Considering that, before the reforms of 1978, “the [Chinese] state [was] solely responsible for housing provision,” and set “extremely low rental standards,” whereby in the 1950s, “rent accounted for about 1% of an average worker’s annual income,” the state of today’s housing market marks a dramatic upheaval of historical norms. (Yang, Zan, and Jie Chen. “Housing Reform and the Housing Market in Urban China.” Springer Briefs in Economics (2014): 15-43. Springer. Web. 3 May 2017.)
In 2016, if a homebuyer in Beijing were to spend an entire year’s worth of wages, she could afford only 0.94 ㎡, or less than 6,750 ft2 of a house.
Since most people cannot afford to buy a flat, they borrow more money from banks. In Q1-Q3, 2016, among all the new loans in RMB, 36% of them were individual housing mortgage loans. (from CBRE)
How has the bubble grown? And how is the government dealing with it?
In 2016, the Chinese government tightened lax policies, triggering an infection point of sales.
Last year, when central policies on housing were relatively lax, the lowest down payment ratio (首套房首付比例) decreased from 30% in 2015 to 20% in February 2016. Cheaper down payments encouraged more homebuyers to borrow money from banks. But the borrowing spree cooled last October when the government rolled out stricter policies in 20 cities. Affected by the tightened measures, the sales volume for housing in many major cities decreased by 6%, quarter by quarter. This shows how drastically top-down policies influenced the volume of transactions in the market; prices, however, only saw a marginal decrease.
Last year, Shanghai witnessed a 74% growth in prices, the greatest increase of any first-tier city.
Loose lending regulations led the rise in prices in early 2016. Real estate sales in Shanghai in February and March 2016 broke records unbeaten for 7 and 10 years, respectively.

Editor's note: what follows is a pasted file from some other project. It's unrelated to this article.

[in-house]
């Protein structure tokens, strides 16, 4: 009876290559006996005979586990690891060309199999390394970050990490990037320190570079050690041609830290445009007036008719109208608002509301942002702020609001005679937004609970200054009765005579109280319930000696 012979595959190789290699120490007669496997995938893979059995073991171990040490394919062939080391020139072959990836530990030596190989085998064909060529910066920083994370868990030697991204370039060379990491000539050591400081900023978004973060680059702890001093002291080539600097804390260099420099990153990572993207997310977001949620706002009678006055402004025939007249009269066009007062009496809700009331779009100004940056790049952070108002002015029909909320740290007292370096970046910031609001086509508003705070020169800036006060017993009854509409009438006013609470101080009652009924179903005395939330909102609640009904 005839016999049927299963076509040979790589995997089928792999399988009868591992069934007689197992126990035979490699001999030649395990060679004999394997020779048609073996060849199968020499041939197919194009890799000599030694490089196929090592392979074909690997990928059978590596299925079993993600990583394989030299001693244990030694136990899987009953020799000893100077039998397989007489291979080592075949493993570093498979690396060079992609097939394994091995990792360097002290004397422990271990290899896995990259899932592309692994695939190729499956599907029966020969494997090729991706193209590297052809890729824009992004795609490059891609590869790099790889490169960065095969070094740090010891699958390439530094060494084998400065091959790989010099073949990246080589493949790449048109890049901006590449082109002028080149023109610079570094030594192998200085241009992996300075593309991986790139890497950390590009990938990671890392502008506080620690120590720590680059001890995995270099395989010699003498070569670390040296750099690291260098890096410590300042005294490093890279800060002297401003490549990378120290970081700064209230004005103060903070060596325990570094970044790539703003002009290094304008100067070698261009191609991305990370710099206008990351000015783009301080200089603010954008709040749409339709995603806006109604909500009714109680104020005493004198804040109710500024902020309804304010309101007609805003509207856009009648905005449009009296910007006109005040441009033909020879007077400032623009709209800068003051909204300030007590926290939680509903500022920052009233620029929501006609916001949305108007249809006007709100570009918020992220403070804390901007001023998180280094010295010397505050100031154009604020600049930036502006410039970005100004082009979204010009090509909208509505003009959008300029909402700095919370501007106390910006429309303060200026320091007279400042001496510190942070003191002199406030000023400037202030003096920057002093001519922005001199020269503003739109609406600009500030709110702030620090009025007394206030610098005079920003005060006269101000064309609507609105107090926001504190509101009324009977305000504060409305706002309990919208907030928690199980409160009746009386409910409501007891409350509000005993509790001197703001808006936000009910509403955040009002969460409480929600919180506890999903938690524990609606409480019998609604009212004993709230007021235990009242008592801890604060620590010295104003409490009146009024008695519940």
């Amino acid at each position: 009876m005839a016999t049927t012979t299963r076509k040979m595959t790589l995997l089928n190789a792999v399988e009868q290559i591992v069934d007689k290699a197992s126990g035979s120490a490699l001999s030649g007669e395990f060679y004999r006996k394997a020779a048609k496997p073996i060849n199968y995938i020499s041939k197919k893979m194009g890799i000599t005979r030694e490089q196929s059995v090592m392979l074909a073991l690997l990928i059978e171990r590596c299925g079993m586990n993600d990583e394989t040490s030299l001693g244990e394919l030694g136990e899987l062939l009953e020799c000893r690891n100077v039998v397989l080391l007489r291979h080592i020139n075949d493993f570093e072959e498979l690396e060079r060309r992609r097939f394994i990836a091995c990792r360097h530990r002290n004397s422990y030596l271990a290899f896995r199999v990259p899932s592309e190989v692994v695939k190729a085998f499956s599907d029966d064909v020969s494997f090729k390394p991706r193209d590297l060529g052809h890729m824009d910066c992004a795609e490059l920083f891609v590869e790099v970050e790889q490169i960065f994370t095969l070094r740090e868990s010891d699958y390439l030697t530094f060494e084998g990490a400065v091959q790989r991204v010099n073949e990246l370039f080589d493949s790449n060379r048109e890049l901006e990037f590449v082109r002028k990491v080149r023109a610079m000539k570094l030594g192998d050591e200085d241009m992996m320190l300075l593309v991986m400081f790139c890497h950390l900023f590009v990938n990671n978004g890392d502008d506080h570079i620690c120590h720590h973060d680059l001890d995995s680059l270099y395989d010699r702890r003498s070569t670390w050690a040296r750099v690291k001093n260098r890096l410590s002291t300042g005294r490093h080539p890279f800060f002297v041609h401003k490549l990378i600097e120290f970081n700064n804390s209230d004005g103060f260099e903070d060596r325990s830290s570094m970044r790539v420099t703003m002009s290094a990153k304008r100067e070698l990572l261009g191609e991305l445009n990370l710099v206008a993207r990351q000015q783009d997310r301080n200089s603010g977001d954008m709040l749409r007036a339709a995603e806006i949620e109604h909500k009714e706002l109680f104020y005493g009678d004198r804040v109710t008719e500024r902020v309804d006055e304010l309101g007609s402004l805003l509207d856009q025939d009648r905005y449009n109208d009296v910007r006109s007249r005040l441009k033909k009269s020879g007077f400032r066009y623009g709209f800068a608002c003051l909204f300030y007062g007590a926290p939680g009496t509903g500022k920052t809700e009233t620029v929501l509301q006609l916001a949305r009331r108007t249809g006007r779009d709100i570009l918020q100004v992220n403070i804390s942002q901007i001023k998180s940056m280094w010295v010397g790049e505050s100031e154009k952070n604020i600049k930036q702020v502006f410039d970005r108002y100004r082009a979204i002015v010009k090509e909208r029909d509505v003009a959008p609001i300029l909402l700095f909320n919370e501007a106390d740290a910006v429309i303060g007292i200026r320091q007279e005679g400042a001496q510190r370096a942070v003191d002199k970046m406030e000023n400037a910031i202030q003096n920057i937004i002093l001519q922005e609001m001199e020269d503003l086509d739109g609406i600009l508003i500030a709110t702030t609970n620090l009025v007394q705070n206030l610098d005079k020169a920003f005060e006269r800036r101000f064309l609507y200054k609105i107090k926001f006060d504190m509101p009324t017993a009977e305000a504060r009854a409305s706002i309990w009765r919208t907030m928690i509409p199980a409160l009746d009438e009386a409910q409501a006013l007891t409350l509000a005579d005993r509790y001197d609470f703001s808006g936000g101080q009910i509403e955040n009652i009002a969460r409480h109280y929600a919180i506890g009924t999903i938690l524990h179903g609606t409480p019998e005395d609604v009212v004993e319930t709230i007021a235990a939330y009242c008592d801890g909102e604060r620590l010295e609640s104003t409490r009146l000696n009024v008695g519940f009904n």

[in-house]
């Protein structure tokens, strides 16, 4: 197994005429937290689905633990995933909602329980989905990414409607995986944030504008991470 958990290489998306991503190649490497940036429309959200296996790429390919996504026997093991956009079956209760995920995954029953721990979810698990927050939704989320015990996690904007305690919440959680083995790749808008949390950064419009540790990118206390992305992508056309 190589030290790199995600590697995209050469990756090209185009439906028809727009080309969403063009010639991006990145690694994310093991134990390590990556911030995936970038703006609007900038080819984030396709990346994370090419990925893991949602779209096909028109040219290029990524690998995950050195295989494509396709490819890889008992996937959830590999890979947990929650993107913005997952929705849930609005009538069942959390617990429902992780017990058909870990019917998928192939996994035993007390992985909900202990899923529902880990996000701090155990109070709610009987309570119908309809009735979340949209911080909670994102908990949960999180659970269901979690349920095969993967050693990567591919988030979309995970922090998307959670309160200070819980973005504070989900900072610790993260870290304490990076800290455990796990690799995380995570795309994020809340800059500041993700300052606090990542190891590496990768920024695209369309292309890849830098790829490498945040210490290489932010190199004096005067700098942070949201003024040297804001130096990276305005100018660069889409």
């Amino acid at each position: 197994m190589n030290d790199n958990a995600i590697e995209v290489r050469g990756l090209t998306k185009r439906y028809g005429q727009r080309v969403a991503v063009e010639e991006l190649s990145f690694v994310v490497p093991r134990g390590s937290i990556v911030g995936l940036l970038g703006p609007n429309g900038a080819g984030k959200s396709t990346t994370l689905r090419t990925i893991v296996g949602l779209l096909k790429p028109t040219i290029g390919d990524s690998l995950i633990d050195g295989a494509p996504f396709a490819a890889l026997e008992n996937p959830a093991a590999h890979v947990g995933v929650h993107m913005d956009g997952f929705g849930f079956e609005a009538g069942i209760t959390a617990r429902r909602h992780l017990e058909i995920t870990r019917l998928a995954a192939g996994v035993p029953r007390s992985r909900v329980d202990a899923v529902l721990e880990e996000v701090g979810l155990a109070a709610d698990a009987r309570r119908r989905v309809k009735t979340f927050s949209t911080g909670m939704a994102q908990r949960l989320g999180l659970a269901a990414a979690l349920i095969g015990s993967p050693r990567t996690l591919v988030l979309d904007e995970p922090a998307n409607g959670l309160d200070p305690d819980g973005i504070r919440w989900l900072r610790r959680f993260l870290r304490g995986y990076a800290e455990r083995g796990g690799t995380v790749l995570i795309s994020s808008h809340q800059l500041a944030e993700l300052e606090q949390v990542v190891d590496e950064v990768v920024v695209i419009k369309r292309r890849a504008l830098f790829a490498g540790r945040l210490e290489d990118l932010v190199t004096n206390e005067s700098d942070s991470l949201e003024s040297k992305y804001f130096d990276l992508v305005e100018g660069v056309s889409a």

On March 25th, the government introduced its strictest policy, called Hujiutiao (沪九条), or “the nine policies of Shanghai,” to cool the Shanghai housing market. One of the policies raised the down payment ratio for families who had already taken out a mortgage from 30% to 50% (residential) and 70% (non-residential). Once Hujiutiao was implemented, housing sales dipped sharply by 55.6% month on month.
Housing prices in Shenzhen increased by an incredible 40% from 2014 to 2015.
Shenzhen (深圳) housing is the priciest in China.
Data from Colliers shows that housing prices in Shenzhen increased by an incredible 40% from 2014 to 2015. Prices grew at the same rate in 2016, as well. Indeed, residential real estate prices seem to be going nowhere but up in Shenzhen.
To enforce a price ceiling for housing, in October 2016, Shenzhen, like Shanghai, also unveiled a package of strict policies, dubbed shenbatiao (深八条) or “the eight policies of Shenzhen,” the tightest rules ever directed toward housing in the city’s history. Also, this April, Shenzhen began to clamp down on lending from commercial banks, to show its aim of controlling housing prices. Some banks in Shenzhen have lowered their discounts on down payments from 10% to 5% for individuals buying their first flats.
According to People’s Daily Online (人民网), due to the new policies, in Q1 2017, though the area of real estate sold in Shenzhen declined 63.83% since last year, prices only dropped by 0.75%. The policies did cool down transactions in the market but did not affect prices much.
The price in Shenzhen from 2012 to 2016: from 19,000 yuan/㎡ to 53,000 yuan/㎡ (179 % increase) Source: fang.com (房天下, a leading online housing agency). Reproduced by Daxue Consulting.
Prices in Suzhou (苏州) rose 104% in 2016, the highest among first and second tier cities.
Prices in Suzhou were able to rise so much partly because they had plenty of room to grow; they started lower than those of any first-tier city.